Shoal Lake First Nation Chief Erwin Redsky says a 23-kilometre road to his community would cost $30 million. (Shoal Lake First Nation/sl40.ca)

By Jody Porter | CBC News

Ontario First Nation says no to Trans-Canada Highway plan

Plans to expand the Trans-Canada Highway near Kenora, Ont. could by stalled by Shoal Lake 40 First Nation, which is seeking a road of its own.

Chief Erwin Redsky said Shoal Lake 40 cannot support the expansion of the highway until the First Nation has funding commitments for a 23-kilometre road to the isolated community

The Trans-Canada Highway runs across Shoal Lake 40 First Nation’s traditional territory, which means the proposed twinning of the route, eastward into Ontario from the Manitoba boundary, requires consultations with the community.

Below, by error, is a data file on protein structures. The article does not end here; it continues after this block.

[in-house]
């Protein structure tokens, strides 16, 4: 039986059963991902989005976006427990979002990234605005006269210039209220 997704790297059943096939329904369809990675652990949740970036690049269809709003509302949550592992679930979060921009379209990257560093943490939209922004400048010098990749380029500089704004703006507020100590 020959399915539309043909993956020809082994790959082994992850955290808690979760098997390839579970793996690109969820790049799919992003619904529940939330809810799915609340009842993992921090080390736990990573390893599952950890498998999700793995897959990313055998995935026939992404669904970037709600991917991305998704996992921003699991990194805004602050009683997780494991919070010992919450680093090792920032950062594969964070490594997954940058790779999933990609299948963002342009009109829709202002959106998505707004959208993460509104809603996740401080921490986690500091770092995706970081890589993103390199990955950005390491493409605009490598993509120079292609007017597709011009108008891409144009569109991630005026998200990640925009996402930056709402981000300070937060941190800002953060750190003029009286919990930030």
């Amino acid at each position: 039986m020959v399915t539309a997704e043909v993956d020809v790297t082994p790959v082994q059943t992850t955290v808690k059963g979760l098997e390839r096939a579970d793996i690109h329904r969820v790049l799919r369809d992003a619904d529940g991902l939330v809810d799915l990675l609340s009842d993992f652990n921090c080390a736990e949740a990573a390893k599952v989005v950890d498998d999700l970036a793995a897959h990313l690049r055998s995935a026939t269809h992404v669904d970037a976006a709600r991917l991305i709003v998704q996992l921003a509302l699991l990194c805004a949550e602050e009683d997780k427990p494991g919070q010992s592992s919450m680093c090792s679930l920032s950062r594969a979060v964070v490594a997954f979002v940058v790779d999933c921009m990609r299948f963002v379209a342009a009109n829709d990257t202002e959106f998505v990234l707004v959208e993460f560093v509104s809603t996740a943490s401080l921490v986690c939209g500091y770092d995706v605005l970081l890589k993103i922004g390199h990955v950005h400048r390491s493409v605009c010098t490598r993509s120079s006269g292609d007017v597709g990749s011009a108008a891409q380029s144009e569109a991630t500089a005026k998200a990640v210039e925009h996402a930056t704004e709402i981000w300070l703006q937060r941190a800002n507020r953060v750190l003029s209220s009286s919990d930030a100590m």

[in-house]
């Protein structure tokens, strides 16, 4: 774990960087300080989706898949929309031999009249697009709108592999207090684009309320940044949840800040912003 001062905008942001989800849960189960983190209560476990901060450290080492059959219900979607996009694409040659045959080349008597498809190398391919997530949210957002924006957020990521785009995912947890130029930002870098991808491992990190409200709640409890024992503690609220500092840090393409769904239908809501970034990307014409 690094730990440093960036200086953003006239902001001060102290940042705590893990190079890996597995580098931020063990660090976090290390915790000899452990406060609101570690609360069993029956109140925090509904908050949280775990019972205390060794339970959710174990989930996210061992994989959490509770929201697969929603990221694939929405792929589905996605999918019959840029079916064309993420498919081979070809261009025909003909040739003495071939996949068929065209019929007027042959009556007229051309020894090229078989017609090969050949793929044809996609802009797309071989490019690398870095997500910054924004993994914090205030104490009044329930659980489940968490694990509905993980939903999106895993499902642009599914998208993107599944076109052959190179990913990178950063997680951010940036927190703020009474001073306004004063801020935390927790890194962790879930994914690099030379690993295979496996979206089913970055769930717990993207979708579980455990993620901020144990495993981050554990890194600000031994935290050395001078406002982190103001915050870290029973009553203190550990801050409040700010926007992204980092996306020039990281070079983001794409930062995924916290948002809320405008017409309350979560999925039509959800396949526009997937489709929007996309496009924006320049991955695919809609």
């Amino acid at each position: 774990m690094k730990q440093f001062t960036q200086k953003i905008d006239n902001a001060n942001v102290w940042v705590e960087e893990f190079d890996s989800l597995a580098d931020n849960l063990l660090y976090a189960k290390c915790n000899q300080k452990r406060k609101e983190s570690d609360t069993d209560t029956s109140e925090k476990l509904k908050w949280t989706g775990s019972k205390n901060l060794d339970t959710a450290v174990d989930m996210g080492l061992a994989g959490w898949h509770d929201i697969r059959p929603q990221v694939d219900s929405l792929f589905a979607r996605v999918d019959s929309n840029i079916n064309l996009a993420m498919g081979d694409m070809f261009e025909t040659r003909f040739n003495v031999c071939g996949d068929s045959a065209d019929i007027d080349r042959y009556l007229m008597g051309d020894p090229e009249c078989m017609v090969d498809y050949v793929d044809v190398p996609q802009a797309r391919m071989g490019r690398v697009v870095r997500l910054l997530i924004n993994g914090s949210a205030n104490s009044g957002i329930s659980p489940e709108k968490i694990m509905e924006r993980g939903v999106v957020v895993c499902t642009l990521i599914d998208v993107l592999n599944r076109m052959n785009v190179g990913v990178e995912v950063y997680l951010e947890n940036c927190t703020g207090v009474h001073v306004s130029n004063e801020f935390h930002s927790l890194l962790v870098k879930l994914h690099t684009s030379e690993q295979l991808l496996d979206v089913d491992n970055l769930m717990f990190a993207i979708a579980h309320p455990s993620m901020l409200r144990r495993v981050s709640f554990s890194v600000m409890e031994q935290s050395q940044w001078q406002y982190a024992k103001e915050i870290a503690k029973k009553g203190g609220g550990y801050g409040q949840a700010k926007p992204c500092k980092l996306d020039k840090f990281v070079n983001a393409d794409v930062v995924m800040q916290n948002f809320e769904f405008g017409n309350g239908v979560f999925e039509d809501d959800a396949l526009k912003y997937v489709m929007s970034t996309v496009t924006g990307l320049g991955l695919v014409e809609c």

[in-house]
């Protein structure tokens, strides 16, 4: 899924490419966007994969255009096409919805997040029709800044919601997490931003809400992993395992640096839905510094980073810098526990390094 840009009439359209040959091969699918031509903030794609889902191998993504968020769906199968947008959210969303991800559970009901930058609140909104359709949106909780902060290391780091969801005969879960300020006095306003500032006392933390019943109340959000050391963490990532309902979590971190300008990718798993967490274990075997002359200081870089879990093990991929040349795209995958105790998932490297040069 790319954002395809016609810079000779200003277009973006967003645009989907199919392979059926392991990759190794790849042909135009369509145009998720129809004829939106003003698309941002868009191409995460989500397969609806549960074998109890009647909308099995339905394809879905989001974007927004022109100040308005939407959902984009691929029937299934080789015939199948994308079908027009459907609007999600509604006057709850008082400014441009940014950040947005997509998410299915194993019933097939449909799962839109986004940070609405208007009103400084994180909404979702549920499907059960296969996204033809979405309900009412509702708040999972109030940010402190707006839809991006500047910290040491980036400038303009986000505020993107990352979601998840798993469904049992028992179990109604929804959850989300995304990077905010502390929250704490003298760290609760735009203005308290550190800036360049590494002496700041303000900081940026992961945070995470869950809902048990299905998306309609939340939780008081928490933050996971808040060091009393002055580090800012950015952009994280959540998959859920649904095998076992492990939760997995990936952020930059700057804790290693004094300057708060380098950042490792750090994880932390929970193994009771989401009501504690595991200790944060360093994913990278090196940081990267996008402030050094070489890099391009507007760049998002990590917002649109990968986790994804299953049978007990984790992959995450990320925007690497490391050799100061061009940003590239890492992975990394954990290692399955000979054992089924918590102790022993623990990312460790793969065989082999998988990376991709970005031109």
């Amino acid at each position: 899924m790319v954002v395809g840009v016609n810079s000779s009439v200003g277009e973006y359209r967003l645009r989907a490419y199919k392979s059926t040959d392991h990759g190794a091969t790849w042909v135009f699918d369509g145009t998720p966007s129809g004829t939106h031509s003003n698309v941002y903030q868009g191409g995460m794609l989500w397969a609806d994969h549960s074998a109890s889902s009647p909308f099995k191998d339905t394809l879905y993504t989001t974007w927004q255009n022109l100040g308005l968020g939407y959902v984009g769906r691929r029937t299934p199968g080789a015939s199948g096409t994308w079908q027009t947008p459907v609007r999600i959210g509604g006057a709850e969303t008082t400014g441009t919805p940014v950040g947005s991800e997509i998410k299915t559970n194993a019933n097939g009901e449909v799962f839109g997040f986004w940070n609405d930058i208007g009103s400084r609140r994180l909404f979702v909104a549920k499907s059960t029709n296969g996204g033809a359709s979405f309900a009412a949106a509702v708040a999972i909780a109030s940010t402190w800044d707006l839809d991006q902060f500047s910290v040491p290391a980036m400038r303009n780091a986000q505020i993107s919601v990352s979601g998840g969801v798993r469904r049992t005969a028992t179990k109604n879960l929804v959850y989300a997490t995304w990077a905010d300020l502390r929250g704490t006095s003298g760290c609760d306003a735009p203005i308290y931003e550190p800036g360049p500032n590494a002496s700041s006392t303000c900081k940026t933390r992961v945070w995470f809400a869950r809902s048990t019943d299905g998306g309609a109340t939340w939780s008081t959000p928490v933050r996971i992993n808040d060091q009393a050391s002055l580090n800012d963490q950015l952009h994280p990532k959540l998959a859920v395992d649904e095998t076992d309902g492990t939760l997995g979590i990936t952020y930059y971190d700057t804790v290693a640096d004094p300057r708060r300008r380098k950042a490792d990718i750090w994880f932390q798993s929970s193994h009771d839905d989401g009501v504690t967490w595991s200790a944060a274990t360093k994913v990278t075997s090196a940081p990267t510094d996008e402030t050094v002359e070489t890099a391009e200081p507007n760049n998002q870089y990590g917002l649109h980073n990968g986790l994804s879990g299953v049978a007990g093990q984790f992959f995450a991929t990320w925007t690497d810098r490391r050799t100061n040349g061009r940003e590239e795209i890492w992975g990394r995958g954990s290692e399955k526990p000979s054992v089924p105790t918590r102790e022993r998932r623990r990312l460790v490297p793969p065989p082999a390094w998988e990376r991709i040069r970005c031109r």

“I don’t think my community can support a four-lane highway when we’re continuously being bypassed,” Redsky said. “It’s very frustrating.”

David Zimmer

Ontario Aboriginal Affairs Minister David Zimmer says the province is pressing the federal government to help fund a road to Shoal Lake 40 First Nation. (Twitter)

Ontario’s Minister of Aboriginal Affairs met with Redsky and other members of Shoal Lake 40 in mid-February and said the province’s support of the highway expansion is contingent on consultations with the First Nation.

“Subject to provincial and federal environmental approvals and consultation with First Nation people, including Shoal Lake 40 First Nation, Ontario is committed to the twinning project,” David Zimmer said.

New road ‘a matter of survival’

Redsky called a new road a “matter of survival” for the First Nation which has been physically cut off from the mainland since an aqueduct was built 100 years ago to supply the City of Winnipeg with water from Shoal Lake.

The First Nation itself has been under a boil water advisory for more than a decade and Redsky said the lack of road access makes governments balk at the cost of fixing the problem.

“I think it’s time all governments commit to and contribute to our road as well,” said Redsky. “They’re proposing four lanes through our territory and all we’re asking for is one lane.”